Geddis highlighted the need to focus on opportunities for connectivity. “Kimco is the opposite of a town center,” she said. “It’s a suburban parking lot with nice uses and a Stop & Shop, but Stop & Shop is not an anchor. It’s about the river down to the train station — give us a spine to highlight these wonderful, diffuse offerings. We have islands, what we need is connection.”
Rotini noted that part of the issue in creating a connection between Danbury Rd. and Wilton Center is that, of the few sites that could offer a sightline between the two areas, flood zone restrictions prevent further development.
“In my opinion, Wilton Center is a scaled-down version of Danbury Rd. and that’s where it fails,” added Pagliaro. “I have lived here for 27 years and this is still a strip of pavement where people get in their car to go from one place to a next — that’s what hurts the retail.” He drew a comparison with New Canaan’s downtown, where municipal parking lots encourage a park-and-walk experience that leads visitors to explore new shops.
He also expressed interest in redeveloping the riverfront, a suggestion made during the Architectural Review Board/ Village District Design Advisory Committee meeting earlier this month.
“The river is underutilized,” he said, citing an experience he had when visiting Memphis, Tennessee. “I had an idea of Beale Street running along the Mississippi, but it turns out it’s a typical American town that didn’t have the guts to develop along its asset. We have that asset here. It requires study and analysis but we have to figure out how that river becomes part of our community.”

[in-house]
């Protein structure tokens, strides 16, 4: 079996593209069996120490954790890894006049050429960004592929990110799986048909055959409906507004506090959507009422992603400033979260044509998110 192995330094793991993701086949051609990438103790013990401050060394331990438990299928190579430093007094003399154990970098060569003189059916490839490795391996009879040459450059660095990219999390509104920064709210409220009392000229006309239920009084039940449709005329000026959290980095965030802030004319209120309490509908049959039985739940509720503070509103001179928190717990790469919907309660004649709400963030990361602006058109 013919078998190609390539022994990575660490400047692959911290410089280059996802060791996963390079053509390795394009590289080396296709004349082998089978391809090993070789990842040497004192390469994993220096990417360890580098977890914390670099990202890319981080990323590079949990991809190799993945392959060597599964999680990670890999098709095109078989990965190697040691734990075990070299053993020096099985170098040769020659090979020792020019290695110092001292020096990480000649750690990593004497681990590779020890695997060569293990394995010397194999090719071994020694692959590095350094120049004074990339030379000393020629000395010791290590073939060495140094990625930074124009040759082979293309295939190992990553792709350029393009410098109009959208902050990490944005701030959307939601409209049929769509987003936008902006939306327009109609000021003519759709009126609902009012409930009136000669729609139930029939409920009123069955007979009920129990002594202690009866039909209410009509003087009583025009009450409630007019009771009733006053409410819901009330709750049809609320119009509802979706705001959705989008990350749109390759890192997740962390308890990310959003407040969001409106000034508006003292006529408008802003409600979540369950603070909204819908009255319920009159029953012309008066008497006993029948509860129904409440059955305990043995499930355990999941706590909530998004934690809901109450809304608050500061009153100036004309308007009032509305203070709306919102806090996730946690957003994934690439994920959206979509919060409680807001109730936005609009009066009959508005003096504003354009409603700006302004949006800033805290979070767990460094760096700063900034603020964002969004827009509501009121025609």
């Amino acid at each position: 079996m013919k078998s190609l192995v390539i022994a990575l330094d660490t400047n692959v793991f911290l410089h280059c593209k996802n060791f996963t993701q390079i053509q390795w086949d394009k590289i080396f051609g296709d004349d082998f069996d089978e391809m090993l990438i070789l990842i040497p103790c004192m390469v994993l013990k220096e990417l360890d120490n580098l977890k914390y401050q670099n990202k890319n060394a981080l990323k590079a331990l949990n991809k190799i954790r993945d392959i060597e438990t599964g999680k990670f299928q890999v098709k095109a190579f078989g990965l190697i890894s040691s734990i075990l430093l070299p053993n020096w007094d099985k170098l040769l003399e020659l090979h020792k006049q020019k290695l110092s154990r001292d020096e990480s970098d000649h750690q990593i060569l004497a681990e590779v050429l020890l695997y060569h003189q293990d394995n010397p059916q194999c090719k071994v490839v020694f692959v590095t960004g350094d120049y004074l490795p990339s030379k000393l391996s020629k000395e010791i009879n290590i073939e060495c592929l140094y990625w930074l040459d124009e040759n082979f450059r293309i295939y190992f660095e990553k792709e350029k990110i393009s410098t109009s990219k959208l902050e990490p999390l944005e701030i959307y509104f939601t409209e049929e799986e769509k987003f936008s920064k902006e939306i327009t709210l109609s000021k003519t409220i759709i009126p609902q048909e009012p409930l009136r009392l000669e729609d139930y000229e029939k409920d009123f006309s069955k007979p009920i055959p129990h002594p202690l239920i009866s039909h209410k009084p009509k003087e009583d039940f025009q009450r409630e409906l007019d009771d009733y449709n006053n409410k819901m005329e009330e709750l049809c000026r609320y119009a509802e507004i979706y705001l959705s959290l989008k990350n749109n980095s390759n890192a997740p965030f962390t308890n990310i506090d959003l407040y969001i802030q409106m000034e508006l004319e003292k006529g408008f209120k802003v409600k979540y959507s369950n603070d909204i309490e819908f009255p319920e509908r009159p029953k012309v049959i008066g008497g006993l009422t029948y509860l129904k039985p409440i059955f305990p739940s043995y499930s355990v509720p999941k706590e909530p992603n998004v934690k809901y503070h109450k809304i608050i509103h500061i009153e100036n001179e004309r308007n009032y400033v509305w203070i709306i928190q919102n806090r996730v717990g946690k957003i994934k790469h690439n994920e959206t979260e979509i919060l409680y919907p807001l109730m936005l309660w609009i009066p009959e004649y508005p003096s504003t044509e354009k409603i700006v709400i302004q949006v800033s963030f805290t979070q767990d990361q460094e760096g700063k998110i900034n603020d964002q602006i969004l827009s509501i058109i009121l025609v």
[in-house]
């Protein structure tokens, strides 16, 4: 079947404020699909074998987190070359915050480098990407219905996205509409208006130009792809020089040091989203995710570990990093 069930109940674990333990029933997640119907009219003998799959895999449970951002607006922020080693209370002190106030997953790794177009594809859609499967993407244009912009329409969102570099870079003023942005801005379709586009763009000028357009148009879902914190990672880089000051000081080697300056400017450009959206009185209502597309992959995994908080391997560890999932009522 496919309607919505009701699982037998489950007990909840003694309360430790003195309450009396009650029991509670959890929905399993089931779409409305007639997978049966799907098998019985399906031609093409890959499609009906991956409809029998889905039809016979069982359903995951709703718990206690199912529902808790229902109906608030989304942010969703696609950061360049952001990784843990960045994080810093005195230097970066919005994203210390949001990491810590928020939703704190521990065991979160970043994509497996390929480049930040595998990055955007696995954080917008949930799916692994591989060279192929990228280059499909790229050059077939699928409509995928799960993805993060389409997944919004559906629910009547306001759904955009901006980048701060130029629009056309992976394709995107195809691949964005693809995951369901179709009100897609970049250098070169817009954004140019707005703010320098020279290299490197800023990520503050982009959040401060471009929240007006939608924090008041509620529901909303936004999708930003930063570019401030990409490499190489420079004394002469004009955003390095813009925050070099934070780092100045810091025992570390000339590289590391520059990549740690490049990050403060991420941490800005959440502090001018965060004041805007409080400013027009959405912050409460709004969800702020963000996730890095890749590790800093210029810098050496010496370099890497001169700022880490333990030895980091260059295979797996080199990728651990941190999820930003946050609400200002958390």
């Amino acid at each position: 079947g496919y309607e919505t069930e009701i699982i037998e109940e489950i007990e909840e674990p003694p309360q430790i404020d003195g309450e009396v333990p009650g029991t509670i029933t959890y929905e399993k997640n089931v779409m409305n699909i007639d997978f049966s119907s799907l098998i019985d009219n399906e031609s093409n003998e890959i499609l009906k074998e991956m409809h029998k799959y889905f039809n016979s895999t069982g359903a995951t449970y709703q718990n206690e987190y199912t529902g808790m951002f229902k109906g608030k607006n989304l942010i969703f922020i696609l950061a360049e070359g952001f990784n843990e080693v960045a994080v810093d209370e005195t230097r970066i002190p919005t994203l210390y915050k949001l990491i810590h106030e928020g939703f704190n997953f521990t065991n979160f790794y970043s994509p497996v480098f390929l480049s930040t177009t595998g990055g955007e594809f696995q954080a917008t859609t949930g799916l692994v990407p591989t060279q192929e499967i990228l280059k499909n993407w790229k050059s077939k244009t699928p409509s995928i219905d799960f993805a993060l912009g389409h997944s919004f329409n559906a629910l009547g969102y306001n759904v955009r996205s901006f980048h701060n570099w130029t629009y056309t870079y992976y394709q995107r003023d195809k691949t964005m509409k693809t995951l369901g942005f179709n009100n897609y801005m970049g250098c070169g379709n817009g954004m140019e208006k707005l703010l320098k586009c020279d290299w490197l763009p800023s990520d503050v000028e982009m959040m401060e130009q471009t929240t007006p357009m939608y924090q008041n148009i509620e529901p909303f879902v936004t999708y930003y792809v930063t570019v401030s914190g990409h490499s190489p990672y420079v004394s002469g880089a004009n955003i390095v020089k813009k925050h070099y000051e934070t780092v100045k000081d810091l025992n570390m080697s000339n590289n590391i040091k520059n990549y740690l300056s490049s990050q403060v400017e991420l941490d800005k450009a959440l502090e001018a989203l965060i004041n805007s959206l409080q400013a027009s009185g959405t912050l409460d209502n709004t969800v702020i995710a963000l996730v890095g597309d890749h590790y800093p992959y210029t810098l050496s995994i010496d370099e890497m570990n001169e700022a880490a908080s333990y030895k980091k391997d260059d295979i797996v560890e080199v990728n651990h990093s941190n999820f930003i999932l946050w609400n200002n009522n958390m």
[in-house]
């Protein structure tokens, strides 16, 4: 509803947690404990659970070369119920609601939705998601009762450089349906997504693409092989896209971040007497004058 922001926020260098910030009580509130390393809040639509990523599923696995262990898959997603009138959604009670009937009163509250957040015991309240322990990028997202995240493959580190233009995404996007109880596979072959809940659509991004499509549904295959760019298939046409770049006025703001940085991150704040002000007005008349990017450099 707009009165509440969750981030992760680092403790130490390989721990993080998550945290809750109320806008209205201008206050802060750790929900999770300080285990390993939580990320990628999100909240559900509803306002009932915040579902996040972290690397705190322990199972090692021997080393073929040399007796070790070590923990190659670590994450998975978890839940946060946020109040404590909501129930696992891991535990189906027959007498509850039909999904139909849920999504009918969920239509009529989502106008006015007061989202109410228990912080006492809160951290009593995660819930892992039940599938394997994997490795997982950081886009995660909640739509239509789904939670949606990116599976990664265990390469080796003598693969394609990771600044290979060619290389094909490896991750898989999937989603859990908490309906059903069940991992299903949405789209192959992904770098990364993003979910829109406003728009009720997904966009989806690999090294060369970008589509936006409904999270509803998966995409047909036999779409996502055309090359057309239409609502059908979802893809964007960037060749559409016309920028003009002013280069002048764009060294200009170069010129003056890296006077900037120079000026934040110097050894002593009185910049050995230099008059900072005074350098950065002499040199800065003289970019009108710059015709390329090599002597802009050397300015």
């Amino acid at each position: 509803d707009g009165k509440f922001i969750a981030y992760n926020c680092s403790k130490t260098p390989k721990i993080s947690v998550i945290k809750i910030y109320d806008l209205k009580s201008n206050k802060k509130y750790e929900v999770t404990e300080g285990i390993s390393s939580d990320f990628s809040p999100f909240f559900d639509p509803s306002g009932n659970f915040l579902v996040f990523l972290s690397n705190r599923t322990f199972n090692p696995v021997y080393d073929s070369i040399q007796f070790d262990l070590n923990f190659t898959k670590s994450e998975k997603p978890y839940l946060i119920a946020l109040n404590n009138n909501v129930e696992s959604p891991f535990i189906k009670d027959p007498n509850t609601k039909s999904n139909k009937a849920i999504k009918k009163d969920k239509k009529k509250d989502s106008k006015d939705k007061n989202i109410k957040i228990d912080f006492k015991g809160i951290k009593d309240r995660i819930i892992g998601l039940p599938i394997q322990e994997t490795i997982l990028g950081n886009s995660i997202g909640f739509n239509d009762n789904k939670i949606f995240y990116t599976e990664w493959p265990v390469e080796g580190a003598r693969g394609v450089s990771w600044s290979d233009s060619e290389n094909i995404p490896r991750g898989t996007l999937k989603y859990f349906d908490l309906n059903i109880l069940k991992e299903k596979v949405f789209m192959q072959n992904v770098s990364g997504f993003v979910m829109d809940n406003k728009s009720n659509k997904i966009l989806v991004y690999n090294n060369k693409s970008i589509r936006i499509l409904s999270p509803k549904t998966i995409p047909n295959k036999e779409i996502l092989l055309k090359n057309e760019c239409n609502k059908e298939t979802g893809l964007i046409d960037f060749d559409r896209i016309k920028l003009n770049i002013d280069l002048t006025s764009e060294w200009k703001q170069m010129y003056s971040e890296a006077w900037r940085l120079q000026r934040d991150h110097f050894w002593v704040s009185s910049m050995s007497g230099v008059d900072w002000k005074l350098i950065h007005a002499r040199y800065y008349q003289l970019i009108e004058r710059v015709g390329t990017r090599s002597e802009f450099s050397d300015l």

Stow, representing the Inland Wetlands Commission, signaled a willingness to explore the idea, saying, “I’m not that hard and fast. I love frogs; I love people. We have room for both. I think we can find an acceptable plan.”
The committee members also cited traffic along Danbury Rd., special permit requirements that discourage restaurant uses, and the limitations of the current town green and gazebo that keep it from functioning as a true center of downtown.
Martin gave an overview of the group’s preliminary topics of concern regarding land use and zoning, public realm and open space, and economy issues. Summarized in the following slides, these lists are based on a review of the POCD records and the firm’s work with Wrinn and others so far, which included walks through the project area itself.
Fish then shared the list of stakeholders that BFJ plans to consult as the fact-finding chapter of the process moves forward:
- Historic Commission
- Chief Building Official
- Environmental Affairs Department
- Inland Wetlands Commission
- Department of Public Works